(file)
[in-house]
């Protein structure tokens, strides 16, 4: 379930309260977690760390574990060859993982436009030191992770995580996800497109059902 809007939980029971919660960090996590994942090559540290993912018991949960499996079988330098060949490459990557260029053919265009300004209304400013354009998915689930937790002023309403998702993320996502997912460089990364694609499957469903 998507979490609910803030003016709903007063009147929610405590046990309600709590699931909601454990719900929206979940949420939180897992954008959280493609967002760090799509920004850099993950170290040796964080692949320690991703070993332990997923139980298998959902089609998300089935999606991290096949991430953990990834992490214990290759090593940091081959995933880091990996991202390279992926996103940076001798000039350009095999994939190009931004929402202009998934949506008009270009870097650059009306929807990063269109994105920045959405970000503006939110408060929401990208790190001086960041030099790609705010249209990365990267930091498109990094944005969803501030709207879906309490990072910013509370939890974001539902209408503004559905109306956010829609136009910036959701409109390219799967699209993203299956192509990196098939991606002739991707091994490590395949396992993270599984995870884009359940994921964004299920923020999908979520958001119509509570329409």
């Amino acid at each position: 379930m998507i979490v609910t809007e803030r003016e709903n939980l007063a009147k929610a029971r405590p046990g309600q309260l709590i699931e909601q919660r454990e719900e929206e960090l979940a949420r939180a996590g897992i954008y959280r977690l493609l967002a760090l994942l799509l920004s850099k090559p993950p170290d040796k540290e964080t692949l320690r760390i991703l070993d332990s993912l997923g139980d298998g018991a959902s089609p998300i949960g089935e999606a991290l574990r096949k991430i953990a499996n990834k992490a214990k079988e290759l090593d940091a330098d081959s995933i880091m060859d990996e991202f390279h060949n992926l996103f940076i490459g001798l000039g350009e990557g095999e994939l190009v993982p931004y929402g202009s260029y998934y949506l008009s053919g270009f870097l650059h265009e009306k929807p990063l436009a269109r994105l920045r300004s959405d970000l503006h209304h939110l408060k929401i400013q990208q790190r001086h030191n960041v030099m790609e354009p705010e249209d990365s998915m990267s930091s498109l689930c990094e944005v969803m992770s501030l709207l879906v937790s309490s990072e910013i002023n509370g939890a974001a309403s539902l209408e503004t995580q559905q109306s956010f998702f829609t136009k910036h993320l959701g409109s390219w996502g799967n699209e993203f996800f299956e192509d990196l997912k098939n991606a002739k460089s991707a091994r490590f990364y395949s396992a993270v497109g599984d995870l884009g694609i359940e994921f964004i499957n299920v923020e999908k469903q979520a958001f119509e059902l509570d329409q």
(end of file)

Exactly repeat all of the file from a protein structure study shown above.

[in-house]
């Protein structure tokens, strides 16, 4: 379930309260977690760390574990060859993982436009030191992770995580996800497109059902 809007939980029971919660960090996590994942090559540290993912018991949960499996079988330098060949490459990557260029053919265009300004209304400013354009998915689930937790002023309403998702993320996502997912460089990364694609499957469903 998507979490609910803030003016709903007063009147929610405590046990309600709590699931909601454990719900929206979940949420939180897992954008959280493609967002760090799509920004850099993950170290040796964080692949320690991703070993332990997923139980298998959902089609998300089935999606991290096949991430953990990834992490214990290759090593940091081959995933880091990996991202390279992926996103940076001798000039350009095999994939190009931004929402202009998934949506008009270009870097650059009306929807990063269109994105920045959405970000503006939110408060929401990208790190001086960041030099790609705010249209990365990267930091498109990094944005969803501030709207879906309490990072910013509370939890974001539902209408503004559905109306956010829609136009910036959701409109390219799967699209993203299956192509990196098939991606002739991707091994490590395949396992993270599984995870884009359940994921964004299920923020999908979520958001119509509570329409």
């Amino acid at each position: 379930m998507i979490v609910t809007e803030r003016e709903n939980l007063a009147k929610a029971r405590p046990g309600q309260l709590i699931e909601q919660r454990e719900e929206e960090l979940a949420r939180a996590g897992i954008y959280r977690l493609l967002a760090l994942l799509l920004s850099k090559p993950p170290d040796k540290e964080t692949l320690r760390i991703l070993d332990s993912l997923g139980d298998g018991a959902s089609p998300i949960g089935e999606a991290l574990r096949k991430i953990a499996n990834k992490a214990k079988e290759l090593d940091a330098d081959s995933i880091m060859d990996e991202f390279h060949n992926l996103f940076i490459g001798l000039g350009e990557g095999e994939l190009v993982p931004y929402g202009s260029y998934y949506l008009s053919g270009f870097l650059h265009e009306k929807p990063l436009a269109r994105l920045r300004s959405d970000l503006h209304h939110l408060k929401i400013q990208q790190r001086h030191n960041v030099m790609e354009p705010e249209d990365s998915m990267s930091s498109l689930c990094e944005v969803m992770s501030l709207l879906v937790s309490s990072e910013i002023n509370g939890a974001a309403s539902l209408e503004t995580q559905q109306s956010f998702f829609t136009k910036h993320l959701g409109s390219w996502g799967n699209e993203f996800f299956e192509d990196l997912k098939n991606a002739k460089s991707a091994r490590f990364y395949s396992a993270v497109g599984d995870l884009g694609i359940e994921f964004i499957n299920v923020e999908k469903q979520a958001f119509e059902l509570d329409q």